A Jewel Found Near the Airport
David Abel | Globe Staff | 12/21/2003
NARITA, Japan -- The last-minute ticket to Bangkok had one noticeable flaw: a massive gap, indeed a possible purgatory, between connecting flights.
My recent journey from Boston to Bangkok would start at 6 a.m. at Logan, involve a change of planes in Newark, then a 13-hour flight to Narita, the closest airport to Tokyo. It would be another six-hour flight to Thailand after a seven-hour layover.
At first, it seemed like an opportunity to visit Tokyo. To my dismay, I learned it takes some two hours to get there from Narita, and because I had to check in early for the next flight, it wouldn't make sense to try.
So when I arrived, I imagined spending hours here pacing around the airport, practicing my "konnichiwa"s and "domo arigato"s until boredom had consumed me.
It didn't occur to me there would be much to do in a city dominated by an airport, but in my traipsing about, I met a woman who suggested I visit the Temple of Narita. For some reason, I imagined it would look something like a cross between a Howard Johnson's and a Chinese restaurant.
What I never expected was that it would be among the most impressive sights worthy of any superlative I had ever visited. The time would vanish faster than I wished, and my jet lag was easily ignored.
The short trip from the airport began with my cashing in a few dollars for yen, and purchasing a riceball, a baseball-sized, dollar-valued clump of rice packaged in dried kelp. Then I found my way to the airport train.
Fifteen minutes and two stops later, the clean Keisei train arrived in a dingy station in downtown Narita. It was cold and rain ing, and through my misty glasses I could see only gray slabs of concrete, neon advertisements, and a flurry of compact cars passing by on the wrong side of the road, splashing mud-colored puddles onto my leather shoes.
Perhaps this was a mistake, I thought, and considered taking the next train back to the airport. But I decided to stay for the temple. Even if it amounted to little more than a heap of kitsch, it would kill some time.
So I crossed to the next block, making sure to look to the right and avoid an anonymous death in an industrial, soot-covered foreign town. I spotted a sign with what seemed to be a picture of a temple. It pointed to a narrow road. A gaggle of girls in school uniforms, who took a minute from chatting on their camera cellphones to giggle at my appalling Japanese, confirmed the direction.
As I walked down the road, I heard a woman's voice, a soft, enchanting melody and it seemed to be following me. There was a pining quality to it, like a genie trapped in a magic lamp, beseeching passersby to help her out. Then I noticed speakers attached to the streetlights. Soon after, I discovered the source: a group of elderly women dressed in colorful kimonos, their faces covered in white powder, dancing robotically around an open-air stage, singing in unison, in the middle of the afternoon.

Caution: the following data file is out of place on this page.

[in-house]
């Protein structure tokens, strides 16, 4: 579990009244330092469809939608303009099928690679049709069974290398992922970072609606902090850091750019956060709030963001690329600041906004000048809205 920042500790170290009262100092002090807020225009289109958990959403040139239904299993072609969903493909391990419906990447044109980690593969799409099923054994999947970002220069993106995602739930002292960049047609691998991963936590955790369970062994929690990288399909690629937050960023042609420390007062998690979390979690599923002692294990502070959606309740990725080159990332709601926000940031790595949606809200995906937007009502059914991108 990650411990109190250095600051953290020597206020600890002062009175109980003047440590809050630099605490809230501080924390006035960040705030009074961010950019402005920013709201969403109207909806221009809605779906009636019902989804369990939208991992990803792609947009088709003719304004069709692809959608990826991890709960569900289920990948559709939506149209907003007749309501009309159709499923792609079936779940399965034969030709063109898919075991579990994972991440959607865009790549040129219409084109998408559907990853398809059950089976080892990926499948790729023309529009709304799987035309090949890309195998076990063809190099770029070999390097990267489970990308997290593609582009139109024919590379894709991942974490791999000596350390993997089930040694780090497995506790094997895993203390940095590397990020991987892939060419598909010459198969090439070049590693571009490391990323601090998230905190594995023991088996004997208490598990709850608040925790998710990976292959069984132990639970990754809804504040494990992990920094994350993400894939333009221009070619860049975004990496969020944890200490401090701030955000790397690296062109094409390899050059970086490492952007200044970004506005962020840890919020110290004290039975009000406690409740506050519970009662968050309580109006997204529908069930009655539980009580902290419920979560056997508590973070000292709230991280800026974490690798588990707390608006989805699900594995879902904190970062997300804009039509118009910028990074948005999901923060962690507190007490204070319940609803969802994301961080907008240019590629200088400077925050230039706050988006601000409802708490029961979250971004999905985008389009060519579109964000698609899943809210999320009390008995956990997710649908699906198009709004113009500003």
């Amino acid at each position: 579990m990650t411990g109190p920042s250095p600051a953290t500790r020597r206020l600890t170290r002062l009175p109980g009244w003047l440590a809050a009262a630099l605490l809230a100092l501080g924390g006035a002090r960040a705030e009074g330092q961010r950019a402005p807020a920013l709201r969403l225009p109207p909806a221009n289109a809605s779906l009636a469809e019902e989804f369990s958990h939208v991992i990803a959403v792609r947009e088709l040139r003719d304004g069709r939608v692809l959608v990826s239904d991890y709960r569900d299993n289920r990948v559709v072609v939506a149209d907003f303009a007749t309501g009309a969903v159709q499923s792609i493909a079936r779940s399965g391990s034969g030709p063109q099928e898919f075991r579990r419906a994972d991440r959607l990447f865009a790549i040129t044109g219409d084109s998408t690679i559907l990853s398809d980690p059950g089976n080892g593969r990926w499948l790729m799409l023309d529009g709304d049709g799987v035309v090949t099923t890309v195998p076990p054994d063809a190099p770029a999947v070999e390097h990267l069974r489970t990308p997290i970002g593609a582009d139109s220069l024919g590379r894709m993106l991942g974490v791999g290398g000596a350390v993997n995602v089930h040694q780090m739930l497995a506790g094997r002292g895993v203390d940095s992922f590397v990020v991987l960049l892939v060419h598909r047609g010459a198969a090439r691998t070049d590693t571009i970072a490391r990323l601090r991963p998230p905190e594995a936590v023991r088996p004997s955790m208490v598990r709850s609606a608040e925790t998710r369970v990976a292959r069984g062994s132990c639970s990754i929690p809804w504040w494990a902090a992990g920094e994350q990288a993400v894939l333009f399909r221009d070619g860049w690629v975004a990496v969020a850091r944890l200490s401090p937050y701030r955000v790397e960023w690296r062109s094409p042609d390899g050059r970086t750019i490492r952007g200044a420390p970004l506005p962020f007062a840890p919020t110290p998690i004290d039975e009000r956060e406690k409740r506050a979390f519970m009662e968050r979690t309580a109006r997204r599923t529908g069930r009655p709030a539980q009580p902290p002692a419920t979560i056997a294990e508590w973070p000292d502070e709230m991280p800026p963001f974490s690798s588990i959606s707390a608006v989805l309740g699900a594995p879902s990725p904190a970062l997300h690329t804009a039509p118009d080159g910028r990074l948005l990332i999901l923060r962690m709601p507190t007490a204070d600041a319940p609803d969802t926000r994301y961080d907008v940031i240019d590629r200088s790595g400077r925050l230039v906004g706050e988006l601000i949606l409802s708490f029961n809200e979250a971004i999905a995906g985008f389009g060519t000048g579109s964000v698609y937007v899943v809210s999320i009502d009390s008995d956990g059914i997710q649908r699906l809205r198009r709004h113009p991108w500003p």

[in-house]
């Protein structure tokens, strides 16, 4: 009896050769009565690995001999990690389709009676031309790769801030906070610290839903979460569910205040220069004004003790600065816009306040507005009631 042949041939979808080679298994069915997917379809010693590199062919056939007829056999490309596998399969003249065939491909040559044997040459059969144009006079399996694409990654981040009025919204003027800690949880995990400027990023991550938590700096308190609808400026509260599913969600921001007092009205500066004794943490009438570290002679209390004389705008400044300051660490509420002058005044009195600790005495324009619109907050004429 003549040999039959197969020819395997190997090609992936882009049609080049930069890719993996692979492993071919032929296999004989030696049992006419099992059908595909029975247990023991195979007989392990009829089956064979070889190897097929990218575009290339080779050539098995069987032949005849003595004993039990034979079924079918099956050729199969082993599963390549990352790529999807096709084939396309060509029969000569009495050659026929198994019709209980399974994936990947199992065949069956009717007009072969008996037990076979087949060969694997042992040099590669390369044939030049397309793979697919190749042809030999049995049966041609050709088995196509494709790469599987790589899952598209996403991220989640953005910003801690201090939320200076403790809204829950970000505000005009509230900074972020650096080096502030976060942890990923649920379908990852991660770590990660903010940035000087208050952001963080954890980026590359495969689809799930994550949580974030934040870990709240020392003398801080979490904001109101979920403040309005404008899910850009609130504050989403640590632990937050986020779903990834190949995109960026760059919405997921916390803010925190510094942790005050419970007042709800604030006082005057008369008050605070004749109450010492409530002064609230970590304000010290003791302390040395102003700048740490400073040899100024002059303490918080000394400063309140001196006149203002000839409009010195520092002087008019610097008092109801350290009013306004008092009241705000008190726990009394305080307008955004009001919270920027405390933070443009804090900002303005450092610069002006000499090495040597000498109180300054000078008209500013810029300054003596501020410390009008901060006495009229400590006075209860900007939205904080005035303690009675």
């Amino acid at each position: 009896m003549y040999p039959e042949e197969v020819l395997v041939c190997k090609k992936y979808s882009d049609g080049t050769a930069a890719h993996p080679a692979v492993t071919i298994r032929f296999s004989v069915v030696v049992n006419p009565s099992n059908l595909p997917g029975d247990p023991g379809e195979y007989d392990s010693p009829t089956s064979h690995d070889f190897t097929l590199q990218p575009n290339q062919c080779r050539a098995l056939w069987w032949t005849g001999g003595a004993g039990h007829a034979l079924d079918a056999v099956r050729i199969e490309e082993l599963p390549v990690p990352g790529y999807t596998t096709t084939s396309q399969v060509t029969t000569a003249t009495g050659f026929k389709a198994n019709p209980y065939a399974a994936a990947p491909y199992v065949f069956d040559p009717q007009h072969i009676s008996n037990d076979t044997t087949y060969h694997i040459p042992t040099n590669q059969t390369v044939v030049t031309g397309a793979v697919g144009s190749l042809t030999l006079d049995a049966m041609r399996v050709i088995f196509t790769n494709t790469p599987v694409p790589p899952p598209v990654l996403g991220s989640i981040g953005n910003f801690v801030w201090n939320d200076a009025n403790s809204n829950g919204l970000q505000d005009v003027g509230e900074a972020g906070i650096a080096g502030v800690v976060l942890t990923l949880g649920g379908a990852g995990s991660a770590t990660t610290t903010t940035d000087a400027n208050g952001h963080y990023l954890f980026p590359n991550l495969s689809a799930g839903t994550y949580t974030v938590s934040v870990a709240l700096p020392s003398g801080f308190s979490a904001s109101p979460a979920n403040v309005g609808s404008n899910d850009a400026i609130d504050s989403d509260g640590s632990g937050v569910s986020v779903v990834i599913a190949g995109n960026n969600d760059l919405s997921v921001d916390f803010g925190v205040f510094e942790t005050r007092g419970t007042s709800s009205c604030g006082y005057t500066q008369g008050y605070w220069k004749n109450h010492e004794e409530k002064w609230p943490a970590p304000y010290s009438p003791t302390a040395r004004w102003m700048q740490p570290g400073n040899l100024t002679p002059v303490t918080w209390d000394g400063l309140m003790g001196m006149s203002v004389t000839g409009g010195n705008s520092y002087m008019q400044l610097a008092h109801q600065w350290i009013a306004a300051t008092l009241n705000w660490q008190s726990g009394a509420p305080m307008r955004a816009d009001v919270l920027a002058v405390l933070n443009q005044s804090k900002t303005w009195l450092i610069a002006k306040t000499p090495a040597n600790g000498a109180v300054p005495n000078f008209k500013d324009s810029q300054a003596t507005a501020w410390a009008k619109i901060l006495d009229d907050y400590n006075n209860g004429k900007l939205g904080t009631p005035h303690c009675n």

This was the first of what began to feel like a carnival of surprises during a mile-long walk, my first and indelible taste of Asia. The grime surrounding the station disappeared on this orderly, well-swept street lined with fountains, cafes, and all sorts of markets and shops.
The rain subsided to a fine mist, and I found myself sampling jelly-filled pancakes, pickled cucumbers, and everything from rice crackers to spicy sauces. In buckets set up along the road, merchants sold leeches, small sharks, eels, squid, octopus, and snakes. Behind glass windows and through small doors, I found rock-filled gardens with perfectly manicured trees, some bearing exotic fruits.
Every few feet offered a different indulgence for the senses the aroma drifting from orchid shops, the sight of a man clubbing and impaling snakes, the tongue-tickling taste of gooey sweets.
But none of it prepared me for what stood at the end of the road.
When I arrived, it seemed to hover above me in a cloud. Then I walked along a narrow path to the entrance, a giant stairway that rose at such a steep grade it looked like a vertical climb.
After trudging past other exhausted visitors, stopping a few times to catch my breath and cleanse my hands in a ceremonial well, I found myself at the top, on a broad plaza, gazing at the massive, 1,000-year-old Naritasan Shinshoji Temple.
What first stood out was the giant, three-story pagoda, a 300-year-old single piece of wood carved with gilded dragons and brightly painted rafters. Behind it stood the Shinto temple, its simple elegance adorned with a massive circular lantern hanging by the entrance, regal red carpets, and some 296 special mats in a candlelit sanctuary. All around the complex were more than 40 acres of rock gardens, streams, small waterfalls, and everything from topiaries to apricot trees.
After taking it all in, including the steady deluge again of rain, I found the stairway down, making sure to avoid what would be a painful tumble to the bottom.
It was near sunset when I found my way back to the road, and many of the merchants lighted rows of candles beside their shops. I browsed through a store full of kimonos, ate a strange, gummy rice concoction on a stick, which was good and salty, and watched restaurant workers prepare bento boxes and chefs assemble sushi.
When I reached the end of the road, it was dark and the rain had stopped. I looked at my watch and couldn't believe the time. I would have to rush to make it back for my flight to Bangkok.
David Abel can be reached at firstname.lastname@example.org. Follow him on Twitter @davabel.
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